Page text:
In celebration of Black History Month, Paintru looks at how art has enhanced and impacted the lives of Aaron Maybin and Malcolm Blacken. Whilst achieving renowned success as athletes, both have cultivated exciting artistic careers, contributing momentously to the rich corpus of Black History art.
Here, they share how their respective creative processes bring joy, knock-down barriers, and start conversations.
Sweet Music, Malcolm Blacken
Malcolm Blacken’s artist Instagram account is headed with Gaugin’s famous quote, ‘I shut my eyes in order to see.’
The Senior Director of Player Management for the Washington Football Team was drawn to the multi-sensory experience art brought him from a young age. He reminisces, ‘When I started painting, one thing that always seemed to follow me about canvases was texture! Even as a youngster, I was always drawn to art that had it. I can’t really explain why…other than that feeling texture creates. To me, it appeals to a different set of senses that aren’t otherwise stimulated.’
The young Malcolm Blacken’s early experience of art has translated into his adult craft. His pieces range from funky depictions of musical instruments, with hyper-fauvist allusions in terms of color and line (for example, ‘Sweet Music’), to realist portrayals of sports players, entrenched in both physical and emotional truth (‘Commission for Cory Redding’). The communicative power with which Malcolm paints spans wider than art-world circles.
‘Being able to sell in a variety of markets has given me more confidence to share my gift!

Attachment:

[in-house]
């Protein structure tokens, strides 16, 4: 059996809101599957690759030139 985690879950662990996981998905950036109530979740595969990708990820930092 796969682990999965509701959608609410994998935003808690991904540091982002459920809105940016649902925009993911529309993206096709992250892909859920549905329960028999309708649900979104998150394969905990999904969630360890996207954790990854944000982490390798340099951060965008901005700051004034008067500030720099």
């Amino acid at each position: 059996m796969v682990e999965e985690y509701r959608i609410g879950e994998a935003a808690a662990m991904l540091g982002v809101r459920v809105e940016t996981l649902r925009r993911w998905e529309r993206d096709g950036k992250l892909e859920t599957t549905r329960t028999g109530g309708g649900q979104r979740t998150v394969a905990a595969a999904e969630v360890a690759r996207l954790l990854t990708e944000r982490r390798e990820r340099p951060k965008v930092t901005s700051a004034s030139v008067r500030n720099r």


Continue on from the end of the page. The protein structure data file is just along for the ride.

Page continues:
I use art as another way to communicate with those whom I have no relationship. Art brings people together in a non-verbal way because it speaks for itself. Culturally, my art has no walls and hopefully breaks down barriers that can separate us as human beings.
One of the reasons I recreate the American flag so much is because it speaks to us all. No matter where you are from or going. Respect is universal.’
American Flag, Malcolm Blacken
Thinking specifically about Black History Month art and how artists can forge means of cultural communication, it is easy to celebrate alongside Malcolm in his enthusiasm about art as an expression of experience and a force for social transformation.
Malcolm comments, ‘For those of us who create art and are blessed with this vehicle to express ourselves in this way, we can effect change! We can stand for, or against, the issues of today through art! Art can motivate and inspire change no matter who sees it. We all are from somewhere and it’s O.K. culturally to let viewers travel within your art. It’s O.K. that your art speaks to all who have a true passion for one-of-a-kind works.’